1. 41
  1.  

  2. 6

    Supporting dietary restrictions (kosher/halal, vegetarian, vegan, lactose intolerant, gluten intolerant) would help a heck of a lot of people.

    1. 2

      Even better would be ingredient substitutes, or optional ingredients (substitute of nothing), like removing the wine from tiramisu.

      1. 2

        Agreed; it should be possible to resolve a recipe to a normal form (in the sense of URL normalization, not in the sense of database normalization), and then re-expand that normal form to include variations, so that if someone has ingredient X and has an aversion to ingredient Y then recipe Z (that contains ingredient Y and not ingredient X, in normal form) can still be returned as a search result as long as suitable substitutions can be applied.

    2. 5

      Interesting. What’s the data model? Would it be possible to exclude groups of foods?

      For eg., I wanted to find all recipes involving ground meat, cream cheese and cream - but without plant foods (I don’t tolerate most of them). I had to manually list the individual plant foods (see example) - but it would be great if you can exclude the entire group en masse.

      1. 7

        The data model is quite naive at the moment: each recipe contains multiple ingredients, each ingredient has a quantity and exactly one product, and a product (such as “ground beef”) has a few boolean properties (vegetarian, vegan, dairy, …).

        Matching products against a food/nutrition ontology would be a step towards what you’re looking for; there is a notion of hierarchy between products (“soft tofu” is-a “tofu”) but it isn’t particularly well specified, and it doesn’t handle any other types of linkage or non-product concepts (such as “plant”).

      2. 3

        Great! The Recipe Explorer is like 20 Questions, except for finding what I’m in the mood for when I don’t know what I’m in the mood for

        1. 3

          The swipe UI isn’t great for desktop use though, even though I do like the explorer.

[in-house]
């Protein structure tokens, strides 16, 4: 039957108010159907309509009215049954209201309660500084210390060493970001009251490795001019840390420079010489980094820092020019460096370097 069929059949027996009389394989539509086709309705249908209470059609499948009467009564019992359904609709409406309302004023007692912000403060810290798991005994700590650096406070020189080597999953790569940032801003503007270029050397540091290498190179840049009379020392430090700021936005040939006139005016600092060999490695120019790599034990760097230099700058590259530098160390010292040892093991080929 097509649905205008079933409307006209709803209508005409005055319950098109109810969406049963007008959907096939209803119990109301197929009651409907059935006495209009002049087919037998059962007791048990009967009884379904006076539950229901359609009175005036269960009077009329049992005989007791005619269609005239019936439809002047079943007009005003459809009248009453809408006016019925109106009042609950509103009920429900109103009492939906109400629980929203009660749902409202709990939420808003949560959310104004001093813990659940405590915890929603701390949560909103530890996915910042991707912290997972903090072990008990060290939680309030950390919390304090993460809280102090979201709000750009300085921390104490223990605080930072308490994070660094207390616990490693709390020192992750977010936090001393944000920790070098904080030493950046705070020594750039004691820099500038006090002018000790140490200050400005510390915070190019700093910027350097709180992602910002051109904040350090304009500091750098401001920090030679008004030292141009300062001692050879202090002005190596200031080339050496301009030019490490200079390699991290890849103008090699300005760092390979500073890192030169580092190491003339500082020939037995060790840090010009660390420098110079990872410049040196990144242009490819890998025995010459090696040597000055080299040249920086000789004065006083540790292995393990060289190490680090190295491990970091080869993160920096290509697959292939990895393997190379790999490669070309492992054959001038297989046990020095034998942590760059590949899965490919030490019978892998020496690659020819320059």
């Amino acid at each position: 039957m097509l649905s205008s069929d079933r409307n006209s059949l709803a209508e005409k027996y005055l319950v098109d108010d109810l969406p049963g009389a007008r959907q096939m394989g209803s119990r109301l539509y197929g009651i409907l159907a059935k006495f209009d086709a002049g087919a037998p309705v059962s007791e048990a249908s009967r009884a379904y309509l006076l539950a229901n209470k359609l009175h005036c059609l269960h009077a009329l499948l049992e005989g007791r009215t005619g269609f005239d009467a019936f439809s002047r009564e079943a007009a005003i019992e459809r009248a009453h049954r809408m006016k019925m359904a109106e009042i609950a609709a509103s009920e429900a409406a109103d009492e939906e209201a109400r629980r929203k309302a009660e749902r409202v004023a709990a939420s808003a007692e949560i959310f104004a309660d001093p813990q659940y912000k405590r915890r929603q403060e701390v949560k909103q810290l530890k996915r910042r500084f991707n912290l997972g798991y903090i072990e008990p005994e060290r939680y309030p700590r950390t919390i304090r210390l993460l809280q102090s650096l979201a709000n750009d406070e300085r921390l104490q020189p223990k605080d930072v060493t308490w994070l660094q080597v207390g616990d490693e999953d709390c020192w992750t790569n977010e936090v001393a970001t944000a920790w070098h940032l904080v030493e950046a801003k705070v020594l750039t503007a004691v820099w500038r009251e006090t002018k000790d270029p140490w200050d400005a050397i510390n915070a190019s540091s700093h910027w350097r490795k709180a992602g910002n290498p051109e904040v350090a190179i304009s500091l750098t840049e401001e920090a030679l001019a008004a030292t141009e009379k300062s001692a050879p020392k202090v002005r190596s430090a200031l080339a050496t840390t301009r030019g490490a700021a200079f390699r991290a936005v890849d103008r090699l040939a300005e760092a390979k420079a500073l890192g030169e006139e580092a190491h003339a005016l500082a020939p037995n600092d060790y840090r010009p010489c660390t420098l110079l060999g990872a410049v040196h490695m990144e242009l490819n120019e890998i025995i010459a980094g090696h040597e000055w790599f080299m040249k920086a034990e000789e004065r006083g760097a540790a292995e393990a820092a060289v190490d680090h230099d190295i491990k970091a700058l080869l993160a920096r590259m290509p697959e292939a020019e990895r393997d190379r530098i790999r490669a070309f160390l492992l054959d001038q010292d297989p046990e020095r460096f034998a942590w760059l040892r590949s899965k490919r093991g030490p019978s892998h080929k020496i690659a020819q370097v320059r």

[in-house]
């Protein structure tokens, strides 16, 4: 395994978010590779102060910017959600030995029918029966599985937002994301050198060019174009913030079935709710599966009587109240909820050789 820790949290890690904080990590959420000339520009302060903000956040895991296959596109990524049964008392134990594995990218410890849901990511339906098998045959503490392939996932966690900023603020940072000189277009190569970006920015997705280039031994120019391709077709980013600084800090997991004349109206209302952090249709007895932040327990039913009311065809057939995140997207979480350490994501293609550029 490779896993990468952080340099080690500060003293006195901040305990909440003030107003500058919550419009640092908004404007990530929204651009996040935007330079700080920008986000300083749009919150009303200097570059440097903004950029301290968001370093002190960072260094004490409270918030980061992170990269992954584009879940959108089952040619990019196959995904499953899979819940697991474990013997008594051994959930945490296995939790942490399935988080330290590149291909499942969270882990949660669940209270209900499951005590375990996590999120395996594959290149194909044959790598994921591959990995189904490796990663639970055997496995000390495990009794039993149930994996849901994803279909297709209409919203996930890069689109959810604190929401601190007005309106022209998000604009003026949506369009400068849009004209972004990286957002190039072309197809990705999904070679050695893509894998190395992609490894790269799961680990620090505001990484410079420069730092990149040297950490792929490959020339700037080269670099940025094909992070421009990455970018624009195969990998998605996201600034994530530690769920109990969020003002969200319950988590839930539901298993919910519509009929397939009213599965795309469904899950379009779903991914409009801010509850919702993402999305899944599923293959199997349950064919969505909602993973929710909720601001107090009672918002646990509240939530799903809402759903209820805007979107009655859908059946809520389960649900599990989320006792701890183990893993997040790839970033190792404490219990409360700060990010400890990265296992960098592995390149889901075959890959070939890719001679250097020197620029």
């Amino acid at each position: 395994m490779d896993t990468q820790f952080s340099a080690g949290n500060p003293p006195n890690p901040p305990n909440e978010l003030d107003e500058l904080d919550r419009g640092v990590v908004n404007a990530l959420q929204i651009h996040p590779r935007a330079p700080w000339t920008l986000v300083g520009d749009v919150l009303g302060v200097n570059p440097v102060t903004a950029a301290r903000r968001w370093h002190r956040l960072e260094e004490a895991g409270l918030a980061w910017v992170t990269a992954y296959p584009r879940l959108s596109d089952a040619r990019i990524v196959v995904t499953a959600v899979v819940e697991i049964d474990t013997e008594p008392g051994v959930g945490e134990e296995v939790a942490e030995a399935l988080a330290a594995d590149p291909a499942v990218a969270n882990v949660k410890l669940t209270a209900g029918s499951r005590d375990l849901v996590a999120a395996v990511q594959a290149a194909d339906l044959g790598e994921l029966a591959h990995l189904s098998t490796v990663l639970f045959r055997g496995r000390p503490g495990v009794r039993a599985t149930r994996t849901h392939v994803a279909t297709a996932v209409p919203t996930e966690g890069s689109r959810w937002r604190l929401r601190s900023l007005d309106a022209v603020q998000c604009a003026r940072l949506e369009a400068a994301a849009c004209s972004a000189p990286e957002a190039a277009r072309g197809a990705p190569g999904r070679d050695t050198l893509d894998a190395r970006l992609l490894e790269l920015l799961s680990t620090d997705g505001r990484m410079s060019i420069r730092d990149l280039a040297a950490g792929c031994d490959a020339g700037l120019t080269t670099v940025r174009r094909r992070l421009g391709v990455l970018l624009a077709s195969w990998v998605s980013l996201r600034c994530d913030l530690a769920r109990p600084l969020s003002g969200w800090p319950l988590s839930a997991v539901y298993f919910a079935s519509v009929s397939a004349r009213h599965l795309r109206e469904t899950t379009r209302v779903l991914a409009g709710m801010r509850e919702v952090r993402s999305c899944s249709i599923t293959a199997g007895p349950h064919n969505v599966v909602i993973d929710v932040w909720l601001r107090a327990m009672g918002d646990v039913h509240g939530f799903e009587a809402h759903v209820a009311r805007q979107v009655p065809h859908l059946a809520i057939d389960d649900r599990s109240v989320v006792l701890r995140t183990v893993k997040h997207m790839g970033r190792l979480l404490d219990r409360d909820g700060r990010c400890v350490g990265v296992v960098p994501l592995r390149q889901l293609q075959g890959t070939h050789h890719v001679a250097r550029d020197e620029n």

2. 3

          neato! you may want to combine e.g. zucchini and courgette.

          1. 1

            Thanks - yep, synonyms and/or translations would be really good to handle. No decisions yet on how best to model that (per-language? simple global replacements? do queries accept any version of the ingredient name?).

          2. 3

            This is a pretty timely article to pop up for me - I’m gonna be doing some cooking tonight to prepare for a potluck tomorrow, and it’s reminded me that all the common English-language recipe websites that show up when I search for a recipe are filled with bloated tracking javascript. (I might try this potato and vegetable dish )

            1. 3

              Looks pretty neat. Seeing some oddities where it will pick out the word “ground” and ignore the rest of the ingredient. For example, if I tell it I have cheddar cheese and no sausage, it suggests a recipe involving ground sausage. Based on the highlighting, it thinks “Ground” is an ingredient and ignores the fact it’s sausage.

              1. 3

                Thanks!

                That’s puzzling, ground is explicitly called out as something that isn’t a stopword, but also shouldn’t be a valid product (ingredient) name.

                Now filed on GitHub as openculinary/knowledge-graph#64 if you’d like to follow resolution.

              2. 2

                As a UI idea the ability to click on a grey ingredient in a suggested recipe and mark it as either “nearby” or “not available”. You can also mark an ingredient as both nearby and not available at the moment.

                1. 1

                  Good suggestion - “inventory management”. How would dragging-and-dropping ingredients into an inventory and/or shopping list sound?